Mariupol's capture is critical for Russia because it would allow its forces in the south, which came up through the annexed Crimean Peninsula, to fully link up with troops in the Donbas region, Ukraine's eastern industrial heartland and the target of the coming offensive.
The Russian military continues to move helicopters and other equipment together for such an effort, according to a senior U.S. defense official, and it will likely add more ground combat units “over coming days.” But it’s still unclear when Russia could launch a bigger offensive in the Donbas.
Moscow-backed separatists have been battling Ukraine in the Donbas since 2014, the same year Russia seized Crimea. Russia has recognized the independence of the rebel regions in the Donbas.
The loss of the Moskva could delay any new, wide-ranging offensive.
Maksym Marchenko, the governor of the Odesa region, across the Black Sea to the northwest of Sevastopol, said the Ukrainians struck the ship with two Neptune missiles and caused “serious damage.”
Russia’s Defense Ministry said ammunition on board detonated as a result of a fire, without saying what caused the blaze. It said the “main missile weapons” were not damaged. In addition to the cruise missiles, the warship also had air-defense missiles and other guns.
The Neptune is an anti-ship missile that was recently developed by Ukraine and based on an earlier Soviet design. The launchers are mounted on trucks stationed near the coast, and, according to the Washington-based Center for Strategic and International Studies, the missiles can hit targets up to 280 kilometers (175 miles) away. That would have put the Moskva within range, based on where it was when the fire began.
Launched as the Slava in 1979, the cruiser saw service in the Cold War and during conflicts in Georgia and Syria, and helped conduct peacetime scientific research with the United States. During the Cold War, it carried nuclear weapons.
In 1989, the Slava was supposed to host a meeting off Malta between Soviet leader Mikhail Gorbachev and U.S. President George H.W. Bush, but gale-force winds moved the talks to the docked cruiser Maxim Gorky.
On Thursday, other Russian ships that were also in the northern Black Sea moved further south after the Moskva caught fire, said a senior U.S. defense official who spoke on condition of anonymity to discuss internal military assessments.
Before the Moskva sank, Yuriy Sak, an adviser to Ukraine’s defense minister, told AP its removal would mean “we can only have a sigh of relief.”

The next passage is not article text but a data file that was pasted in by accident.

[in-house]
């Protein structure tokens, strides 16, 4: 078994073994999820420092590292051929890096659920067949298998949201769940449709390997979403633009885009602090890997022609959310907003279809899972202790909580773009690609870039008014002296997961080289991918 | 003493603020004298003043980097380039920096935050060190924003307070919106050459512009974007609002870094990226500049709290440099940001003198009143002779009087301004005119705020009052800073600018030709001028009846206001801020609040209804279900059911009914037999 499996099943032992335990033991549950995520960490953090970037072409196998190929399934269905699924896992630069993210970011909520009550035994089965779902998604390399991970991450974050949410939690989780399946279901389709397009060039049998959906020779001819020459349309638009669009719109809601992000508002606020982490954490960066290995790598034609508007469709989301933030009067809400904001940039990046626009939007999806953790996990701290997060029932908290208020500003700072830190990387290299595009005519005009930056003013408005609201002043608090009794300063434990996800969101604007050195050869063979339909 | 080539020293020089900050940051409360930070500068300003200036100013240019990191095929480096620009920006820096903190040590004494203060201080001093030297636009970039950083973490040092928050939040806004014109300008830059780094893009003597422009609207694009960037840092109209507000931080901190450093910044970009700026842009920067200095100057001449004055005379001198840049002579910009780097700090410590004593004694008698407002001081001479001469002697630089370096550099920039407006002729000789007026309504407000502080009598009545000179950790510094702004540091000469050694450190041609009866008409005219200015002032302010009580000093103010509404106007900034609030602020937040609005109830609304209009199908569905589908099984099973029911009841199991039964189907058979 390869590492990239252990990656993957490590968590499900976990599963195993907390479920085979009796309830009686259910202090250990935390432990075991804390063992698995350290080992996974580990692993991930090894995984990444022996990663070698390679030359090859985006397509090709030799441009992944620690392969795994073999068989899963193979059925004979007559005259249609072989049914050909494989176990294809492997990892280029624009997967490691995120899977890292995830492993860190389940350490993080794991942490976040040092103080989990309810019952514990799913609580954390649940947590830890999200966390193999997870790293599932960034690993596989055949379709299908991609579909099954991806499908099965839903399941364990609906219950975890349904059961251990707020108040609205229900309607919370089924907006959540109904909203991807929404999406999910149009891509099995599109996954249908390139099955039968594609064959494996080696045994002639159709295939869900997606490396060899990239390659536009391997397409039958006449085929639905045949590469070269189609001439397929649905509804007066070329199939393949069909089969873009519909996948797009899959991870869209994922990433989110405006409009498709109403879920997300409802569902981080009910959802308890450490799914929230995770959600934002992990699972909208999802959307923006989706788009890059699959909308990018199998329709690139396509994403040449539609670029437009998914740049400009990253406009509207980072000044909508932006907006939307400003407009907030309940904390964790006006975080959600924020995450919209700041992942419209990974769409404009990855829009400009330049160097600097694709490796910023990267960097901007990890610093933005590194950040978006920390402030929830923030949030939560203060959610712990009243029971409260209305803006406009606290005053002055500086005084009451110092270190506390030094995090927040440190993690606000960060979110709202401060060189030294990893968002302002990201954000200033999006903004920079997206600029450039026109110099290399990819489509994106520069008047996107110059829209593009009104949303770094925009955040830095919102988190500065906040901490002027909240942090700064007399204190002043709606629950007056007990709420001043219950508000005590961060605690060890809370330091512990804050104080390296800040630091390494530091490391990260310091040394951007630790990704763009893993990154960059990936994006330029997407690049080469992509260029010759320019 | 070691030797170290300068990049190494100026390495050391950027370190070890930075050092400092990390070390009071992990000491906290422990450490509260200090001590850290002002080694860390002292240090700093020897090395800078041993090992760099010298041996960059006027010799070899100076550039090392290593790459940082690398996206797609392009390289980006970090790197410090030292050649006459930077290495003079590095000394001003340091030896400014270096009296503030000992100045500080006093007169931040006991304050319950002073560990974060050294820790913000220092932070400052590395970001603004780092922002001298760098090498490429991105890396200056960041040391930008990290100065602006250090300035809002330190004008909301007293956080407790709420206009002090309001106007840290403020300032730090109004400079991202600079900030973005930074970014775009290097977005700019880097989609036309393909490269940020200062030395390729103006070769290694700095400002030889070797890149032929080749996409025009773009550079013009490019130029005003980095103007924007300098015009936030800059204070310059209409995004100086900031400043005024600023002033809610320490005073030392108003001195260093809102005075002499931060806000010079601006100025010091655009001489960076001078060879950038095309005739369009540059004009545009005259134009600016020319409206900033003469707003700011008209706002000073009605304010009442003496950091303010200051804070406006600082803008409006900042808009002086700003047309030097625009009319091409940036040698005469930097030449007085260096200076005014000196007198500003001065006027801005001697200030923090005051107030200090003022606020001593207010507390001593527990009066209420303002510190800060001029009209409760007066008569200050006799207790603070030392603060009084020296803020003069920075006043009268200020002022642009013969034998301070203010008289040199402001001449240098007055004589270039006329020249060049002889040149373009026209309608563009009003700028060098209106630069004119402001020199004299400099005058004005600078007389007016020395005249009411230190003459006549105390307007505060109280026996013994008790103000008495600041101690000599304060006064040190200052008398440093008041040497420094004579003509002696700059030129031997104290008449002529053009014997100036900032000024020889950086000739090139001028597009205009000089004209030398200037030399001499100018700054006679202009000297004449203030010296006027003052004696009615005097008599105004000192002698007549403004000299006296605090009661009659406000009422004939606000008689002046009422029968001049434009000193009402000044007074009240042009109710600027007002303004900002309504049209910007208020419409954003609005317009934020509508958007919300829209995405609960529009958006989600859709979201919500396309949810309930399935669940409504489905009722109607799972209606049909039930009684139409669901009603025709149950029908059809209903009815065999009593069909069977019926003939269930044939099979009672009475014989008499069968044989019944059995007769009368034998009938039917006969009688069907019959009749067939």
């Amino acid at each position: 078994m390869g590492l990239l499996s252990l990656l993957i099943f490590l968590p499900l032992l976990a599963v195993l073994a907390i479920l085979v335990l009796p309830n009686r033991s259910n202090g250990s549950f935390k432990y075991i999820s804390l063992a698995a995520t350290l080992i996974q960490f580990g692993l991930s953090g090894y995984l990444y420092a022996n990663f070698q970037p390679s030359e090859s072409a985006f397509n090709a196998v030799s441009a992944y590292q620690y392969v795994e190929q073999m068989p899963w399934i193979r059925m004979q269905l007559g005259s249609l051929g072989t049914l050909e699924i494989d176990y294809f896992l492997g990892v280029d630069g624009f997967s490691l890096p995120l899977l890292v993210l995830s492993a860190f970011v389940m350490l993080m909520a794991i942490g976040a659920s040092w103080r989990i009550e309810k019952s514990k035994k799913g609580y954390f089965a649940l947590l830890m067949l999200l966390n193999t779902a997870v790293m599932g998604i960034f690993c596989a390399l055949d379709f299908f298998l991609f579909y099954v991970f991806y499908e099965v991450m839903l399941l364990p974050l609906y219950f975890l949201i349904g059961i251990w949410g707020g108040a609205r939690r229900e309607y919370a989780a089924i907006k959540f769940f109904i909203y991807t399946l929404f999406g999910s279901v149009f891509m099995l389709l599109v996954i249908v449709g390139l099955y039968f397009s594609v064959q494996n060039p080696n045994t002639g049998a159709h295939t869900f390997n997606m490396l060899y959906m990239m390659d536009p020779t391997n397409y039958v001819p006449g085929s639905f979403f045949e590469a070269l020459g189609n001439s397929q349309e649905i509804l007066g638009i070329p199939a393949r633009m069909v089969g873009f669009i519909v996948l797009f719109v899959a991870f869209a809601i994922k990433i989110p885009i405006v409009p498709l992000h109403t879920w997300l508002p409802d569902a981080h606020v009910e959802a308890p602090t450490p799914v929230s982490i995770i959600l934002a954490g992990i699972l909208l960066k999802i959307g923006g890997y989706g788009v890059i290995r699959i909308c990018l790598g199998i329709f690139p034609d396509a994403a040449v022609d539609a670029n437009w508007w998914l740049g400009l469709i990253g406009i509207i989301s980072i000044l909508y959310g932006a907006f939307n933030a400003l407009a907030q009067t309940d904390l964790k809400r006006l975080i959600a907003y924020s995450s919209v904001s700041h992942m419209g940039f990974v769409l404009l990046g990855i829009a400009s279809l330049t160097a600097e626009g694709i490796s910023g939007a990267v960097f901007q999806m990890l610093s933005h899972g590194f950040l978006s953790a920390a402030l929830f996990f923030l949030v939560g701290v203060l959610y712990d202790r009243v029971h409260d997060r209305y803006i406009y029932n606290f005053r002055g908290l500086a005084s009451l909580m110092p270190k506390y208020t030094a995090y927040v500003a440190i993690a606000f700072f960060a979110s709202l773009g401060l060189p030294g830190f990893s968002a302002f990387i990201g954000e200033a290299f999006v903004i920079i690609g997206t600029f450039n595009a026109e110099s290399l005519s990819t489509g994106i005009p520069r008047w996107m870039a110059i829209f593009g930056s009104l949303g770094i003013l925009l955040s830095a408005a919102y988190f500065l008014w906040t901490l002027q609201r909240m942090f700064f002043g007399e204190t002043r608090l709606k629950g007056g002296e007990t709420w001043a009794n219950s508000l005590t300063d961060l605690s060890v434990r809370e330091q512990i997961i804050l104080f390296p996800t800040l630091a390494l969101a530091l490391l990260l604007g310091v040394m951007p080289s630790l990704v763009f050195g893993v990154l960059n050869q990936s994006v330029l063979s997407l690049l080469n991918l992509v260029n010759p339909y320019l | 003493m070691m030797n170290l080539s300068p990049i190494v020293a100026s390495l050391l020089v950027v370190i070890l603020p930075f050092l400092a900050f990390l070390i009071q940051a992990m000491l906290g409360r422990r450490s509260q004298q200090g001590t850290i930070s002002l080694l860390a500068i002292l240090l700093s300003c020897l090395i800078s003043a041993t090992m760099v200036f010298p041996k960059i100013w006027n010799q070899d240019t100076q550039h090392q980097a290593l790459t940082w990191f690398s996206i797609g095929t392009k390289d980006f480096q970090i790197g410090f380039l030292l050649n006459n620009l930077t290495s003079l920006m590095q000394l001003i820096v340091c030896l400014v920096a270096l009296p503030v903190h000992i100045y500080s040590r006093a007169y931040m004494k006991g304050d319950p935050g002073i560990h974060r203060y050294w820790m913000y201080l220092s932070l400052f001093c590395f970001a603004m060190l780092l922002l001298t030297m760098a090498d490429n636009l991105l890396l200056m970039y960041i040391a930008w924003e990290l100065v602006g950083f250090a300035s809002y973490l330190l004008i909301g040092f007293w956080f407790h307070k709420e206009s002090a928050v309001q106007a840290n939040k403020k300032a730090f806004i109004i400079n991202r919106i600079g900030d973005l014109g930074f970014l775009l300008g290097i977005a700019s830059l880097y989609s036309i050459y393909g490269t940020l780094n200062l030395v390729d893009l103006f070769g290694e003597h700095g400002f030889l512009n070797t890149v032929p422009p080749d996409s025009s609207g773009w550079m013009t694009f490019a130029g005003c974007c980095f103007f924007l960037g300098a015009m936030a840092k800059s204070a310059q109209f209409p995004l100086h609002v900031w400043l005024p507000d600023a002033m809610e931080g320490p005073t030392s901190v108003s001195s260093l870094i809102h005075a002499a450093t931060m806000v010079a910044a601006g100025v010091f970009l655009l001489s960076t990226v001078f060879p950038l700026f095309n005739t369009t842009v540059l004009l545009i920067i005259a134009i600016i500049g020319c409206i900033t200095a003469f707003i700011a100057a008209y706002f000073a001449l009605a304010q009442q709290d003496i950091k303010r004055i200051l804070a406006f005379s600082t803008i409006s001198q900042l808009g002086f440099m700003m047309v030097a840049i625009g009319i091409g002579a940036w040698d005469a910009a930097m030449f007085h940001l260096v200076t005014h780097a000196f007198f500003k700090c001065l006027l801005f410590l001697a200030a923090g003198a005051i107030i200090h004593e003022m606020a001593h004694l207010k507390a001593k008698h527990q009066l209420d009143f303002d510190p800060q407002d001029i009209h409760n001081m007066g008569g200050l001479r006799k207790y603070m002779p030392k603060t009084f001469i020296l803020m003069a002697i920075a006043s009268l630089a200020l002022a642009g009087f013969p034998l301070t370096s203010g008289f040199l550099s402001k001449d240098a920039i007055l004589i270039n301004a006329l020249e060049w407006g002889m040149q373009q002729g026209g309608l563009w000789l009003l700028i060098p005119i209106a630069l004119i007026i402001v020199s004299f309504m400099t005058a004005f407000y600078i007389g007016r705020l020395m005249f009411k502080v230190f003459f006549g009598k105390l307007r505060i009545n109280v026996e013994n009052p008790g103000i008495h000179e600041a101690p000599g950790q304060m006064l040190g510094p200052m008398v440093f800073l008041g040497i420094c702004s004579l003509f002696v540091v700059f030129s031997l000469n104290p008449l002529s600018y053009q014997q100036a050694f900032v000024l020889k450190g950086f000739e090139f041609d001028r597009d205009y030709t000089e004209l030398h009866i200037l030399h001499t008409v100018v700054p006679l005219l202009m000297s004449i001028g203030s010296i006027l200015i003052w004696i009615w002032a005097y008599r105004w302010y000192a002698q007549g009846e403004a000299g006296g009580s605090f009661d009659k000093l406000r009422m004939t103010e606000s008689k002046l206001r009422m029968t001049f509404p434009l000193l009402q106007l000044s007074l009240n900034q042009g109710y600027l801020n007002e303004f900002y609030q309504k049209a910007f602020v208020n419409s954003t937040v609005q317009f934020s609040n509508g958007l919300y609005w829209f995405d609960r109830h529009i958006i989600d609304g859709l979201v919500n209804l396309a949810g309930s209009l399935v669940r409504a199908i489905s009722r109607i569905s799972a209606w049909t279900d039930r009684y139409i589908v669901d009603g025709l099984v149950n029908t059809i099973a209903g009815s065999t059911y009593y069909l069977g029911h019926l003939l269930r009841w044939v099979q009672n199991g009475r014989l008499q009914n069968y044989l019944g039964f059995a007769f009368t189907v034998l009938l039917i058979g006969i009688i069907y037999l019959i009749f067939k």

While the U.S. was not able to confirm Ukraine’s claims of striking the warship, U.S. national security adviser Jake Sullivan called it “a big blow to Russia."
“They’ve had to kind of choose between two stories: One story is that it was just incompetence, and the other was that they came under attack, and neither is a particularly good outcome for them,” Sullivan told the Economic Club of Washington.
Russia invaded on Feb. 24 and has lost potentially thousands of fighters. The conflict has killed untold numbers of Ukrainian civilians and forced millions more to flee.
It has also further inflated prices at grocery stores and gasoline pumps, while dragging on the global economy. The head of the International Monetary Fund said Thursday that the war helped push the organization to downgrade economic forecasts for 143 countries.
Also Thursday, Russian authorities accused Ukraine of sending two low-flying military helicopters some 11 kilometers (7 miles) across the border and firing on residential buildings in the village of Klimovo, in Russia's Bryansk region. Russia’s Investigative Committee said seven people, including a toddler, were wounded.
Russia’s state security service had earlier said Ukrainian forces fired mortar rounds at a border post in Bryansk as refugees were crossing, forcing them to flee.
The reports could not be independently verified. Earlier this month, Ukrainian security officials denied that Kyiv was behind an airstrike on an oil depot in the Russian city of Belgorod, some 55 kilometers (35 miles) from the border.